07 March 2021

There's A Word For It: Bonnarding

"Because nothing is ever finished/ the painter would shuffle bonnarding,/ into galleries, museums,, even the homes of his patrons,/ with hidden palette and brush:/ overscribble drapery and table with milk jug or fattened pear,/ the clabbered ripening colors of second sight.

Though he knew the time the pentimenti rise - / half-visible, half brine-swept fish, their plunged shapes/ picking the mind - toward the end, only revision mattered:/ to look again, more deeply, harder, clearer,/ the one redemption granted us to ask." - excerpt from "History As The Painter Bonnard" by Jane Hirshfield, from The October Palace, New York, HarperCollins: 1994

There is a story that may or may not be true, that Pierre Bonnard was arrested in the Louvre, paintbrush and palette in hand, standing in front of one of his own paintings, reconsidering and retouching it. That it has come down to us ...suggests how plausible it seemed to the artist's friends, whether or not  true.

The dog on the terrace may gave this painting its title but could be the last thing you notice about the picture.  The view from the terrace draws the eye first. What a pleasant and varied vista, a landscape with trees and fields and a brook running by. Then the cloth laid on the diagonal in the lower right corner opposite the stairs catches the eye; a cup and saucer, a spoon, and a pot are at the ready for a petit dejeuner en plein air. Only then de we notice the little dog curled up by the garden wall. This too is bonnarding, painting as an adventure.  The process is the point.

Bonnard has been claimed as the first abstract expressionist for the immediacy of his brushwork, full of flexibility and improvisation. Looking at a Bonnard painting, especially later ones,  we sense his pleasure at moving paint around  on the canvas. He simplified his subject matter the better to concentrate on formal elements, color, shape, etc.  

Unlike the Impressionists,  contemporaries of his youth, Bonnard was uninterested in painting  en plein air. He was perfectly content to paint the view from his window or terrace. Instead of  paining at an easel, Bonnard tacked his canvas to a wall. A restless spirit, he usually had several canvases in progress at a time. Sometimes he even painted several subjects on a single canvas, to cut up later when they were finished.  His eccentricities extended to mixing his paints. Rather than use a palette, Bonnard mixed his colors on plates, walking back and forth from the wall to a table where he haad arranged the plates to his liking.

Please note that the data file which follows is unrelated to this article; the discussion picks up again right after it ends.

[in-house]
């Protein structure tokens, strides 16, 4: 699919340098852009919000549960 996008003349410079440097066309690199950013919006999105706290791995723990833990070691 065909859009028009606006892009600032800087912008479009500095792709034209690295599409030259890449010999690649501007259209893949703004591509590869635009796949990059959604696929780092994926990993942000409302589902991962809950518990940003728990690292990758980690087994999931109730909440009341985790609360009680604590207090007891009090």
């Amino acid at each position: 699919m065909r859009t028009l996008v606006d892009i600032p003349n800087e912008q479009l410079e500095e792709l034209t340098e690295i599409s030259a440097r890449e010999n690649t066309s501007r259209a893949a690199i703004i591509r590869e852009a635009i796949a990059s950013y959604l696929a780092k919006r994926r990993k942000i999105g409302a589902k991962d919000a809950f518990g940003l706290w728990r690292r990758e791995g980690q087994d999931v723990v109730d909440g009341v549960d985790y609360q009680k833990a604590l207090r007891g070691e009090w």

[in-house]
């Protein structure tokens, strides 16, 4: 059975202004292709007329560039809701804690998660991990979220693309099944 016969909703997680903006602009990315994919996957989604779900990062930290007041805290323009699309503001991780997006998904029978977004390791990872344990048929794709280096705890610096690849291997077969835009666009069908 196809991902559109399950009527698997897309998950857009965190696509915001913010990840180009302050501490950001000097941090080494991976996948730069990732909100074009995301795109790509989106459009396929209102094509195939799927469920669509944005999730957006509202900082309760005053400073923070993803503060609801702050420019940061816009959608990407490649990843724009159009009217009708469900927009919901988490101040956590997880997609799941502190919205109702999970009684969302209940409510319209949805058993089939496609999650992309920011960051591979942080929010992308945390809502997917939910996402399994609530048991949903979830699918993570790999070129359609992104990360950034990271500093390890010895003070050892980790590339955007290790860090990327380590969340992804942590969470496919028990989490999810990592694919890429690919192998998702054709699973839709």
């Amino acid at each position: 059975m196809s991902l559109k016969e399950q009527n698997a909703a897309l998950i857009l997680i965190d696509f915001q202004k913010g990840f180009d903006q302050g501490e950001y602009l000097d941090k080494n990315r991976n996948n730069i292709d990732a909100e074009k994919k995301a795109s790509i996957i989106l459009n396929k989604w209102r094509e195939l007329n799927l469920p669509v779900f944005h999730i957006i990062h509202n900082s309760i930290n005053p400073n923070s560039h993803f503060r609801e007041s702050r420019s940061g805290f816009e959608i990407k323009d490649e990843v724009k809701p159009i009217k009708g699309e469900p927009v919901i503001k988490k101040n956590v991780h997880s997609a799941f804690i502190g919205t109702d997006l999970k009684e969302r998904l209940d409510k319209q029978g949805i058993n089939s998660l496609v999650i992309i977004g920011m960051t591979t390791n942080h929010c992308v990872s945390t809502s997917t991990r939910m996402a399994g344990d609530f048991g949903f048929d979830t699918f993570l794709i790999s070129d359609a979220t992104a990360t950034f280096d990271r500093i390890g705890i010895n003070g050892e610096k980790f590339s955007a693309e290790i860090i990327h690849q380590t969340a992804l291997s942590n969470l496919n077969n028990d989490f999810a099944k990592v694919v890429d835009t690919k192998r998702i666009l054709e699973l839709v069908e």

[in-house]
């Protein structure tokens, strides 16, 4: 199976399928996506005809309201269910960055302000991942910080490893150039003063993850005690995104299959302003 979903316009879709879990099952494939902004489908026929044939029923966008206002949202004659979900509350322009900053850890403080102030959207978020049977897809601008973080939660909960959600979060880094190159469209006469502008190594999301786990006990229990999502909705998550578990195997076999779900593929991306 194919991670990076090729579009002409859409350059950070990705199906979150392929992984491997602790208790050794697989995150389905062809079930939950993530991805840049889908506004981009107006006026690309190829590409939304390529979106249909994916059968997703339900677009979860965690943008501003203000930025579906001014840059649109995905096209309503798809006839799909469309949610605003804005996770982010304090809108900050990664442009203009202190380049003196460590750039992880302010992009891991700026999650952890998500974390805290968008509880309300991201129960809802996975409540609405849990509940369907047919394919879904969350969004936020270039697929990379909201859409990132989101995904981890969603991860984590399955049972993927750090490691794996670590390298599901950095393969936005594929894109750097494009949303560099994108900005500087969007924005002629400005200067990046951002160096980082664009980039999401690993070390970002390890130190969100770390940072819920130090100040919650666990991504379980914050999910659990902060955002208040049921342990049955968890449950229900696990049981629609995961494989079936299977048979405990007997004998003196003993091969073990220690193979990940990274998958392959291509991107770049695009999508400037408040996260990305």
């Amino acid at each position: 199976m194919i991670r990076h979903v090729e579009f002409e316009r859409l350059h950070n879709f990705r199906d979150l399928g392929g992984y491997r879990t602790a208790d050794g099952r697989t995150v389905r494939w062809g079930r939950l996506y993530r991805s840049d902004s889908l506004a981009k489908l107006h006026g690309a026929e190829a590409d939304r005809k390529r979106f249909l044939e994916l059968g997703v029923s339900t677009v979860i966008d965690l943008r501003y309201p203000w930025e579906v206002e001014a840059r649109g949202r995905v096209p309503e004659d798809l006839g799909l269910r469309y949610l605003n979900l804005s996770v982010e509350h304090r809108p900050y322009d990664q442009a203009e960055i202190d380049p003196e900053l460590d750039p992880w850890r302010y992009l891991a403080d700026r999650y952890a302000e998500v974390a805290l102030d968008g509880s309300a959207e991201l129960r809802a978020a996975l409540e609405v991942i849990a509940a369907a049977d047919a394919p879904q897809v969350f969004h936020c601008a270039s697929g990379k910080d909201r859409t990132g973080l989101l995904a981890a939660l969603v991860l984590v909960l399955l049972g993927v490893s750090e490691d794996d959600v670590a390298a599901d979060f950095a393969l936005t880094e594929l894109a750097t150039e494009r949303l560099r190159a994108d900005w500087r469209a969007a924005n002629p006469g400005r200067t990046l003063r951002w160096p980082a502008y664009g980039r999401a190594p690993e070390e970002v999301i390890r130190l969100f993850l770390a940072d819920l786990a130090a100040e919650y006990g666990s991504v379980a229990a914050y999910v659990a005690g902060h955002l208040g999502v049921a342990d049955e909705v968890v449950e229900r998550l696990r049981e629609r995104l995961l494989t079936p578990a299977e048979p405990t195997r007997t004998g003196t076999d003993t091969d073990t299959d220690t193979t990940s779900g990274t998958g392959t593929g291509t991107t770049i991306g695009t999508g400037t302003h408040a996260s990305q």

It was in 1904 that Bonnard discovered the Midi when he visited his friends from the days of the Nabis, Ker-Xavier Roussel Edouard Vuillard ,at Saint-Tropez. The light and the vegetation came as a revelation to the Parisian. "I had a thousand and one nights...The sea, the yellow walls, the reflections as colourful (sic) as the lights." From then on Bonnard spent his winters in a succession of rented houses until, in 1922, he purchased :a house in Le Cannet.  Le Bosquet, the pink house became, along with his companion Marthe and a series of little dachshunds, all the inspiration  he needed.

Image: Pierre Bonnard - Chien sur la terrasse (Dog on the ..The sea, the yellowwTerrace), 1917, oil on canvas, Musee d'Orsay, Patis.


Tania said...

The first time I heard about Bonnard, it was in a formula : "Bonnard, le peintre du bonheur". The attraction was immediate and he is one of my favorite painters. Thank you for this post, Jane: it shows that you have to take the time to "read" a Bonnard painting to see a dog, a cat, a figure - just happiness for me !

Jane said...

Tania, thank you. Bonnard was gradually seduced by color above all else. Drawing became secondary. He paints the happiness of ordinary life and has no need for grand stories.